gDNA from a line 61 chicken was subjected to PCR using the degenerate primers as described above, the amplicons were purified with the QIAGEN PCR purification kit, concentrated by ethanol precipitation (27), and ligated into a pJET vector using the blunt-end protocol described in the CloneJET™ PCR Cloning Kit (Fermentas). By standard procedures (27), chemically-competent DH5α E. coli bacteria were transformed, plated on LB agar plates containing 100 μg/ml ampicillin and incubated at 37°C overnight; multiple colonies were picked the next day and overnight cultures grown for miniprep DNA (QIAGEN). Dideoxy-chain termination (Sanger) sequencing on one strand (from T7 primer) was performed (DNA sequencing facility, Department of Biochemistry, University of Cambridge), and sequences were curated using Bioedit [http://www.mbio.ncsu.edu/BioEdit/bioedit.html, (28)]. Sequence alignments [including ChIR-AB1 sequences from chicken lines M11 and R11 (15)] were made using Clustal (www.ebi.ac.uk/Tools/msa/clustalo/) with phylogenetic trees visualized using dendroscope (http://dendroscope.org/), or by MAFFT and trees displayed using Archaeopteryx.js (https://mafft.cbrc.jp/alignment/server/). The 39 sequences were deposited in GenBank with accession numbers MK605290 to MK605326 (for EM1T7-1 to EM21T7-2).
Analysis based on the original method (29) was extensively optimized (24, 25). In brief, amplification of FLRs and of experimental samples was carried out as described above, and then the amplicons of experimental samples were hybridized with FLR, chromatographed, and analyzed. Prior to hybridization, amplified FLRs were diluted in 1:40 with PCR grade water. In a 96-well plate (Star Labs), 3 μl of amplified FLR diluted 1:40 with PCR grade water was mixed with 4 μl of each genomic PCR product, and the samples hybridized in a DNA Tetrad 2 Thermal Cycler (Biorad) by denaturation at 95°C for 10 min, ramping down to 55°C at 1°C/sec, re-annealing at 55°C for 15 min, and cooling to 4°C for 14 min. Hybridized samples were diluted 1:2 with PCR grade water, the carboxy-X-rhodamine (ROX) fluorescently-labeled size standard GeneScan ROX 2500 (Applied Biosystems) was diluted 1:50 with PCR grade water, and 2 μl of each were added to each well of a 96-well semi-skirted PCR plate (Star Labs). Each plate included wells of size standard alone and FLR hybridized with water, to control for FLR purity and size standard quality. The plates were run on an automated capillary sequencer (ABI 3100 Prism Genetic Analyzer) under non-denaturing conditions at the NERC Biomolecular Analysis Facility (NBAF) at the University of Sheffield, using an injection voltage of 8 kV/30 s. The output was analyzed by Genemapper software (Applied Biosystems), with each fluorescent peak distinguished by a time value compared to the size standard peaks.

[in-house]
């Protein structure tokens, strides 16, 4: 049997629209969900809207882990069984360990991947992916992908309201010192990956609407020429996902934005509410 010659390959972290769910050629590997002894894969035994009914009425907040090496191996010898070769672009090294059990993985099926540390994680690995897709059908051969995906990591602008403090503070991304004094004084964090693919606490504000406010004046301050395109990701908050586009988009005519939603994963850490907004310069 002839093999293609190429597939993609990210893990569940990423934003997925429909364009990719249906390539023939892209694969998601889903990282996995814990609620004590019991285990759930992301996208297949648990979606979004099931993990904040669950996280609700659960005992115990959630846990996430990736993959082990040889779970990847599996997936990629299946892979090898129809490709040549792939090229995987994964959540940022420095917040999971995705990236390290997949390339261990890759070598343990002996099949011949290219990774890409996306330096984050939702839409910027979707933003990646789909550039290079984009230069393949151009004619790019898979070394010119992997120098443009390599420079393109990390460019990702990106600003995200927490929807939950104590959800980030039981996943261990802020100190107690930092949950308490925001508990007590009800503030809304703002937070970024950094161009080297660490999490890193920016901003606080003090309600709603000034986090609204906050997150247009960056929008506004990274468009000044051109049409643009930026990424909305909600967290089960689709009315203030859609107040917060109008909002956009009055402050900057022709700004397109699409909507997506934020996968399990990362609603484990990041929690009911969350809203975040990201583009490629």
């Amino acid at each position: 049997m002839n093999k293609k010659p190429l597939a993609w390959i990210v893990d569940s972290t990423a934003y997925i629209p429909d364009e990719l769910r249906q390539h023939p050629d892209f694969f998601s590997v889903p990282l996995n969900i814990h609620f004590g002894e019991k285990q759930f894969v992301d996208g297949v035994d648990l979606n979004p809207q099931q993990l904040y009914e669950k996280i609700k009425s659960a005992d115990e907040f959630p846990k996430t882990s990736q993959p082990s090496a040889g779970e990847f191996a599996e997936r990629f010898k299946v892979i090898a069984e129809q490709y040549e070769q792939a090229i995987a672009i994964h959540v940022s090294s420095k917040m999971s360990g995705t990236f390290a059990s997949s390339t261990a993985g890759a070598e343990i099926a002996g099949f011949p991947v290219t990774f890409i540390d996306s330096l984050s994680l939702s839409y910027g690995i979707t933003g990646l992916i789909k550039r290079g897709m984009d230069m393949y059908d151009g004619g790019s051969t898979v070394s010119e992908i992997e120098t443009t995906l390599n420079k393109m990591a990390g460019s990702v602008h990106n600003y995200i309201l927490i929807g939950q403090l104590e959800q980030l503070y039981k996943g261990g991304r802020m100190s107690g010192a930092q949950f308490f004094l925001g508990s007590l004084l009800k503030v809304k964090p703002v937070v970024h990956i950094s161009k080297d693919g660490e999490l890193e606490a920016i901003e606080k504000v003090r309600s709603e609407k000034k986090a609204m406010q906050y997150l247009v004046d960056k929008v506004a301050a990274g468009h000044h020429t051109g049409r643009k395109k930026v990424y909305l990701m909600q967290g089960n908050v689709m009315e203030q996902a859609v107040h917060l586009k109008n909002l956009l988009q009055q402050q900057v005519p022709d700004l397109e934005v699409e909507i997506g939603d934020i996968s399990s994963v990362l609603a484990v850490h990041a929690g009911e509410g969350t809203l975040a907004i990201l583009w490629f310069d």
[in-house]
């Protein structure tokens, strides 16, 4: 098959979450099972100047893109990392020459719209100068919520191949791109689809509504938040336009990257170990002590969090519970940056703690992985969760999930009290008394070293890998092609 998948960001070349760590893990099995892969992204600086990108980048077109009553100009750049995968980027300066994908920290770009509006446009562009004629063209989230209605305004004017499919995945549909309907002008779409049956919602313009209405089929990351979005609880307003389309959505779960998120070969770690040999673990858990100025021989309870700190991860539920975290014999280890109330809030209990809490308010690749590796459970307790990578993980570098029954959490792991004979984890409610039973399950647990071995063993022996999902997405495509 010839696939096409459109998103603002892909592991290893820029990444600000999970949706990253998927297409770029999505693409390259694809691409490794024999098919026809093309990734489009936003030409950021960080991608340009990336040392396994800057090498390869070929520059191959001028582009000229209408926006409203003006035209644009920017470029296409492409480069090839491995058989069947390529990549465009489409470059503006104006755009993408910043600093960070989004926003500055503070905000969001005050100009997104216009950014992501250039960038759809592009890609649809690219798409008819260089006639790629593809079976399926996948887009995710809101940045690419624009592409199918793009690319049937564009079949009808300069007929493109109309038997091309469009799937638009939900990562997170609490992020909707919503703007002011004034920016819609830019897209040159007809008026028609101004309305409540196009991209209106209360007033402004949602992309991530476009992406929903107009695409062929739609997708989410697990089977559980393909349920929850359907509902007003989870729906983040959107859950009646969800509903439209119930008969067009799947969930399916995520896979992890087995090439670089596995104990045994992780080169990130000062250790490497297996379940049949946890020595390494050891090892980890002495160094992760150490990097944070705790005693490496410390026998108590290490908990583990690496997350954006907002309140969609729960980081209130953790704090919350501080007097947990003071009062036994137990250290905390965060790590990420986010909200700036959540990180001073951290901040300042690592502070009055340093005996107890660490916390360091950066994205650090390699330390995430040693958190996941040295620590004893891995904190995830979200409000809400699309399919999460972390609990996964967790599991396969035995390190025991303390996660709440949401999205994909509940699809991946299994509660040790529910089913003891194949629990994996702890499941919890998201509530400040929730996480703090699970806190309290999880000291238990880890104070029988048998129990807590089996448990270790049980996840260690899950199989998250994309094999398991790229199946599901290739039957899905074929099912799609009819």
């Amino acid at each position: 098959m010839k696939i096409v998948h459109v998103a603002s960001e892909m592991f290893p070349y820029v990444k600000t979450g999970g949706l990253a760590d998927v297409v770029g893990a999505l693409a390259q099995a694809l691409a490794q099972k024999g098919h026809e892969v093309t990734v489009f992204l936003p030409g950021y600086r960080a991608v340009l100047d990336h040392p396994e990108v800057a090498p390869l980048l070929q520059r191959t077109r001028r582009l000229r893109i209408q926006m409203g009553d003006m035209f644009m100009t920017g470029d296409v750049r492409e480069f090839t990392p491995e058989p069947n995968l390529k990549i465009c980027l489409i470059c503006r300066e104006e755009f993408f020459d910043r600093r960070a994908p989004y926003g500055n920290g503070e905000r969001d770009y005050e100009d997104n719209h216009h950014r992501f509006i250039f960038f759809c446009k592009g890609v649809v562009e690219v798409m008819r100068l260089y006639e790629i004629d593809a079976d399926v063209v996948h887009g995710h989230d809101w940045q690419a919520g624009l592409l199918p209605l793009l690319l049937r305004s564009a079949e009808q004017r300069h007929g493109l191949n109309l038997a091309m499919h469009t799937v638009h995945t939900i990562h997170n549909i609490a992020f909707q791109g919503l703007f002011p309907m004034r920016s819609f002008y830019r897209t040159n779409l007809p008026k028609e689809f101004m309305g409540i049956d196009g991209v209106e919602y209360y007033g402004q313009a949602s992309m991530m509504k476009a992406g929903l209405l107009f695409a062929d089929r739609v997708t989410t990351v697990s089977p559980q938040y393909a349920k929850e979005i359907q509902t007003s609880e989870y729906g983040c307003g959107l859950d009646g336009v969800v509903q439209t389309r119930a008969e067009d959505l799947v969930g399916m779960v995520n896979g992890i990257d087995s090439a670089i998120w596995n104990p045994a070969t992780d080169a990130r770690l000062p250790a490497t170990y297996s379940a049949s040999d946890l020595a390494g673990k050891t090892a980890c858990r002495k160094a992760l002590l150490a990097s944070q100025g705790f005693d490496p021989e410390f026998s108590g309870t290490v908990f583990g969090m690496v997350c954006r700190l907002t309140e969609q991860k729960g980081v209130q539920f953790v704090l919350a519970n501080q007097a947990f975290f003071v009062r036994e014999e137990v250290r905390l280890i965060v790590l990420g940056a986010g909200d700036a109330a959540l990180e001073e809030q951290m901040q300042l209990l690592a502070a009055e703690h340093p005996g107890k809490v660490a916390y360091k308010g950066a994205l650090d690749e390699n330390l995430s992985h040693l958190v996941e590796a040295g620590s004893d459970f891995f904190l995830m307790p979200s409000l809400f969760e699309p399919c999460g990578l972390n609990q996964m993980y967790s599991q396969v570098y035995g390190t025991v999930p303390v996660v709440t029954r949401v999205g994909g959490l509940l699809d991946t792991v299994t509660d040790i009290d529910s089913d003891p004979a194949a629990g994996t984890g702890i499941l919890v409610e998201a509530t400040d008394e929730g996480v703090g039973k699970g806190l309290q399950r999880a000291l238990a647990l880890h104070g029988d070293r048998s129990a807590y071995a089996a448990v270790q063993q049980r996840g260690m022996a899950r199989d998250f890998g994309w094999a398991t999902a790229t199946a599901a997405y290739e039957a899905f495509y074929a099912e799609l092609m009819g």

RSCA and Sequencing of ChIR-AB1 Extracellular Exon Give Two Groups of Peaks With Mobility Correlated With Sequence Relationship to the FLR
The literature showed the bi-functional ChIR genes that encode a single extracellular Ig-like domain, the ChIR-AB1 genes, had three desirable characteristics for RSCA (13–15). First, there is a moderate number of genes reported, ranging from 15 to 23 in individual chickens based on cDNA and genomic sequences. Second, the ChIR-AB1 genes are interspersed throughout the available genomic sequences of the chicken LRC, so that changes anywhere in the LRC should impact the RSCA patterns of the ChIR-AB1 genes. Third, exon 2, encoding the single extracellular Ig-like domain, is a suitable length for amplification by PCR so that intron lengths would not be an issue. A large number of cDNA and gDNA sequences from the chicken lines M11 and R11 (15) were compared to find suitably conserved short sequences from which to design oligonucleotide primers that would bind to every ChIR-AB1 gene, with the ones chosen amplifying a fragment of 230 nucleotides, with the central 190 nucleotides corresponding to the gene sequence between the primers.
gDNA was isolated from erythrocytes of line 61 chickens, a well-characterized experimental line with the MHC haplotype B2. After amplification, cloning and sequencing, 39 line 61 sequences (Figure S1) were compared with 36 previously published sequences from lines M11 and R11 (MHC haplotypes B2 and B15) by a neighbor-joining (NJ) phylogenetic tree, showing that the new clones are diverse and, as expected from previous reports (15), are not strongly overlapping with previously described ChIR-AB1 sequences. Indeed, many of the sequences from line 61 chickens are on distinct clades distant from the M11 and R11 sequences (Figure S2).
Using a cDNA clone derived from an M11 chicken (15), a fluorescently-labeled reference strand (FLR) in the negative sense (called FLR29) was produced by amplification in PCR for which the reverse primer was coupled to carboxy-fluoresceine (FAM) and was present at 10 times the concentration of the untagged forward primer. The gDNA samples were amplified with the same primers without tags and at the same concentration, and the FLR and experimental amplicons mixed, boiled, and cooled to allow hybridization. The hybridization mix was added to fluorescently-labeled standards and analyzed by non-denaturing capillary electrophoresis, producing outputs with peaks detected by fluorescence, the first of which being a homoduplex of the FLR with the complementary strand, and the rest being heteroduplexes of the FLR with complementary strands amplified from the gDNA sample.